The history of Nigeria’s pre-colonial societies isn’t just about conquerors, treaties, and mass movements. It’s also about ordinary communities living off their commerce and linking up with the world through trade. The people of those times weren’t very different from us, at least in one sense: their occupations mattered as much to them as our businesses do to us today.
This was true for the Esan
people of Edo State, who for several centuries were masters of cotton and
textile production. If we were to go back 500 years to one of their cotton-growing
districts, we would find a thriving community of cotton farmers and textile
spinners, hard at work on their fields and looms.
From these simple settings, the Ishan cotton cloth was
supplied to neighboring towns, such as Benin and Agbor. And when the Europeans
came, they too joined the trade in the material. This trade formed the basis of
closer contact between the Portuguese and the ancient Benin Kingdom.
It’s hard to tell when cotton production began in the Esan
region. But it’s clear that the crop was already being grown when the Europeans
first made contact with Benin in the 15th century. Accounts from shortly after
this time speak of trade in the ‘Benin cloth’; the Benin Empire was selling
locally-made textile to Portuguese merchants in exchange for items like brass
The ‘Benin cloth’ was in fact made in Esan territory. The
material made its way to Benin via Esan traders and was in turn sold to the
Europeans. The records they kept contain clues for understanding why they were
keen on the Ishan cotton cloth. One person writing in the 19th century
described the material as “admirable”. Another said that it had a “strong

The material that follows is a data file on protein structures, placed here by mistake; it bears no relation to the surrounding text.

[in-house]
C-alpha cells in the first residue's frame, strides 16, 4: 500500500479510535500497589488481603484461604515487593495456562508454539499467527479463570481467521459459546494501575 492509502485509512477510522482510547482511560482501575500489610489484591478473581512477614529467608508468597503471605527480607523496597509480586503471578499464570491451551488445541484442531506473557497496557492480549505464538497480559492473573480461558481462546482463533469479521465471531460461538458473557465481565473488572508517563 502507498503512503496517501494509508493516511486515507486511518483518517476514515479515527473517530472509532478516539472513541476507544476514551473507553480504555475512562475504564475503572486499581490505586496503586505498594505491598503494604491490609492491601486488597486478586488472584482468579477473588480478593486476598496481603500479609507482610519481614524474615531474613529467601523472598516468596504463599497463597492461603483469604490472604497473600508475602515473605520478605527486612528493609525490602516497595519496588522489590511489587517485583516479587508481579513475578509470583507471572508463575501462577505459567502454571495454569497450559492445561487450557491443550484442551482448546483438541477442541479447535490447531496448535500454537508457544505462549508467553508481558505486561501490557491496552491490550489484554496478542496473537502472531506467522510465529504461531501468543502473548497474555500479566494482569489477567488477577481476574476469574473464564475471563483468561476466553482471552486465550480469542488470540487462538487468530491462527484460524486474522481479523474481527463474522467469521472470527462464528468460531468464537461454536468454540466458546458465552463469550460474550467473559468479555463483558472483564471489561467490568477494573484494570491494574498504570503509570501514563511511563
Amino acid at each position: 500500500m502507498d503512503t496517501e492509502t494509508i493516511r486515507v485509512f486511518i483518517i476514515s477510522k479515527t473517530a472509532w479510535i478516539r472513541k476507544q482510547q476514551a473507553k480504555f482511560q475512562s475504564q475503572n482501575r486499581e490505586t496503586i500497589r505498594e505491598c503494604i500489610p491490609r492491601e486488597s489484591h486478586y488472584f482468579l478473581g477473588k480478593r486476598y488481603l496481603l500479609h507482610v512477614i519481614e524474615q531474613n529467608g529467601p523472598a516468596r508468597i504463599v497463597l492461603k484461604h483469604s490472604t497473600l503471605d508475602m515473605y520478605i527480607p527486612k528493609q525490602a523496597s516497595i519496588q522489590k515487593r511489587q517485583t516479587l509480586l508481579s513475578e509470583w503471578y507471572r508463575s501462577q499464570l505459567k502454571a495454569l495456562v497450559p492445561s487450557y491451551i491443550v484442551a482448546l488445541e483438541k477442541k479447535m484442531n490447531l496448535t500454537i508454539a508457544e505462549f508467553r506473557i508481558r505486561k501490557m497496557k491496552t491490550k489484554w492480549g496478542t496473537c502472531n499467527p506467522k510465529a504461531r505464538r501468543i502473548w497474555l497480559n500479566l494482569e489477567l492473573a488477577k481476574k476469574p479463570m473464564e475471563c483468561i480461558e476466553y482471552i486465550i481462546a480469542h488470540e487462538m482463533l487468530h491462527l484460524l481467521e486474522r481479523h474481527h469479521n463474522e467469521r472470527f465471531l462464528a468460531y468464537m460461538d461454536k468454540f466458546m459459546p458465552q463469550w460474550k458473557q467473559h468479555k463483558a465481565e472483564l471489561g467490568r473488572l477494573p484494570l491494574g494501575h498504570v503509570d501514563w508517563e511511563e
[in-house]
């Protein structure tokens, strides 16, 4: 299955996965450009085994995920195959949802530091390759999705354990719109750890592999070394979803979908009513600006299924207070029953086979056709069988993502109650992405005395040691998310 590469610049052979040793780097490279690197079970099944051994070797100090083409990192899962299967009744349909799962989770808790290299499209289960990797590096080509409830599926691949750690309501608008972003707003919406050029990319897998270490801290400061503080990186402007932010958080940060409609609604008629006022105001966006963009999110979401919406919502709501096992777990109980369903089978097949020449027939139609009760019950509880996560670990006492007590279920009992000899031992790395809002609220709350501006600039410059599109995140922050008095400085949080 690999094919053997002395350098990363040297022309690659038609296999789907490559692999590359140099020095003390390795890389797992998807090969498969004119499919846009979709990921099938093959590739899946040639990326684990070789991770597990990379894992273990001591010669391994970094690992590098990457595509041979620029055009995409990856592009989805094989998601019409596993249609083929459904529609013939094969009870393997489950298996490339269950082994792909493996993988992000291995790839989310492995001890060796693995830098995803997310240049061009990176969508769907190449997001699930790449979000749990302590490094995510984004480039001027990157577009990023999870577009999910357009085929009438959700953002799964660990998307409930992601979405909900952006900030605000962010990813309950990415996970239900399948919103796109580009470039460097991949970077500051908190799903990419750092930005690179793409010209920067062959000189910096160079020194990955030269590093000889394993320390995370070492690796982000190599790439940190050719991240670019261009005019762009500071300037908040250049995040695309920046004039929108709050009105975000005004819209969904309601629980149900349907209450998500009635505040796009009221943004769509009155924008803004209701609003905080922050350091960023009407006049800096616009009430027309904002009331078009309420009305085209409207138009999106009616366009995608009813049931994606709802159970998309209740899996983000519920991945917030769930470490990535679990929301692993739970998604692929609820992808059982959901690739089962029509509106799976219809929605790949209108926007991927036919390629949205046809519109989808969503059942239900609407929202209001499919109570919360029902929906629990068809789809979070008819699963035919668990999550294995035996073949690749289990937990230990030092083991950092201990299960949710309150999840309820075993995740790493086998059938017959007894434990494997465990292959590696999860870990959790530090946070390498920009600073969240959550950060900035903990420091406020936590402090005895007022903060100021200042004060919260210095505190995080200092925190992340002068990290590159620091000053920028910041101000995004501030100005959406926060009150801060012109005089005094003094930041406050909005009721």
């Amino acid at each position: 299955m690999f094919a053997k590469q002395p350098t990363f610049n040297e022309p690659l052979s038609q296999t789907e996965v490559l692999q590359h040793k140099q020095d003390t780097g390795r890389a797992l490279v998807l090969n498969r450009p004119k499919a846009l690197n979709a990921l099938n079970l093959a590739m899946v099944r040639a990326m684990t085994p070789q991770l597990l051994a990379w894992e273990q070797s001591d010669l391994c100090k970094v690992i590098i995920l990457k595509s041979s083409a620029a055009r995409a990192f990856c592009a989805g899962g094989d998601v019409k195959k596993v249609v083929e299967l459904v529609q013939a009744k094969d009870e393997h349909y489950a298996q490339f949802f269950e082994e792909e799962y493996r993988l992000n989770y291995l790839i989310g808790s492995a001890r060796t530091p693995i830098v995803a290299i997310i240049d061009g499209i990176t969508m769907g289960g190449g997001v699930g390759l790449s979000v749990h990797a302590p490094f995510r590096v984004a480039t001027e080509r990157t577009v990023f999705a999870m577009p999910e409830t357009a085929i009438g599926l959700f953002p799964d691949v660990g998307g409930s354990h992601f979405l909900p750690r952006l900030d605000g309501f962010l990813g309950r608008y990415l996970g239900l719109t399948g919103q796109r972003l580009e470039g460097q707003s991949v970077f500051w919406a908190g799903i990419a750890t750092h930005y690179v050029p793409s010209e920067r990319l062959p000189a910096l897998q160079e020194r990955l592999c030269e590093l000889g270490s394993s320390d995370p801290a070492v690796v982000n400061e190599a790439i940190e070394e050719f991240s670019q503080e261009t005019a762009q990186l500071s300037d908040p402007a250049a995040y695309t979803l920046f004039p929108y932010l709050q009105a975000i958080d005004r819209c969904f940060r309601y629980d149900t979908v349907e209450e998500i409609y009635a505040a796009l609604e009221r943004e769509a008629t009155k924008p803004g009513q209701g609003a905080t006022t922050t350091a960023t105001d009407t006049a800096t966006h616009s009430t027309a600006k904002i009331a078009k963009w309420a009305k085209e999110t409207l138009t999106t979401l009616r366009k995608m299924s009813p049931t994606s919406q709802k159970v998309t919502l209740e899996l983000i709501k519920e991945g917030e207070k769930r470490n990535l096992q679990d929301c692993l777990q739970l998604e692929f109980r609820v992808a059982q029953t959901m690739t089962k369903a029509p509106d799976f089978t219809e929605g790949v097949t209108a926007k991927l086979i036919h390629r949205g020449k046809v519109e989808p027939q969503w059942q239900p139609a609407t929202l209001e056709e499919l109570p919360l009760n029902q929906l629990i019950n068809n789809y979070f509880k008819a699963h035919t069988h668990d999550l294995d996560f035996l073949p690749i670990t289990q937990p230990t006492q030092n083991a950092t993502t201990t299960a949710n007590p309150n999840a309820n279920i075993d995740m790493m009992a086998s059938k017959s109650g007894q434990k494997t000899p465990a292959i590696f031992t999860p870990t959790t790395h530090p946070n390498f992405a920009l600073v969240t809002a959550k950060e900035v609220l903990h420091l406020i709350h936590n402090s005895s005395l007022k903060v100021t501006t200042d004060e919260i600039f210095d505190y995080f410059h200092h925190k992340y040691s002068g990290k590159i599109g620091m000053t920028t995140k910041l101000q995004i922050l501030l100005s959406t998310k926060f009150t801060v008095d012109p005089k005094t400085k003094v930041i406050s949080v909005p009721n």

The early foreign interest in the product was also fueled by
a need to satisfy growing demand in Europe. Portuguese, Spanish, and Dutch commercial
fleets sailed across the world in search of new territories to reap resources
from, or to trade with. Benin offered some of the goods that they needed,
However, the story of the trade was not unblemished. While
the Portuguese and Dutch merchants bought large amounts of the Ishan cotton
cloth, they sold a fair amount of it elsewhere in West Africa in exchange for
It’s worth noting that the clothes sold to these foreign
merchants were surplus to what was locally used. Most of the cotton fabric made
by Esan households were purchased by people within the Esan communities, and by
consumers in neighboring cities and kingdoms.
When the British gained control of the region, they sought to exploit its status as a cotton-growing area. They did this by persuading local farmers to export their cotton (instead of selling finished cotton cloth). But they also introduced cotton seeds from America and Egypt and asked the farmers to grow them alongside their local variety.
This new cotton export business boomed for a while. There
was good demand for the commodity from Europe, and the prices on offer seemed
decent. This lasted from the early 1900s till about 1914. As long as they
reaped returns on their produce, the farmers continued to grow the crop.
By the time of the First World War, cotton exports had
waned. This happened due to a number of factors: the local markets were getting
flooded with foreign textile, European customers were offering lower prices for
cotton, and a pest infestation had done widespread damage to farms in the
Ishan cotton continues to be produced for domestic use. It’s priced as a fabric from which certain traditional clothing is made. Although production has shrunk over time, many families still earn a living off the sales of the cloth. On occasions where it’s used, it reminds the Esan people of a past in which their economic and cultural realities were more closely intertwined.
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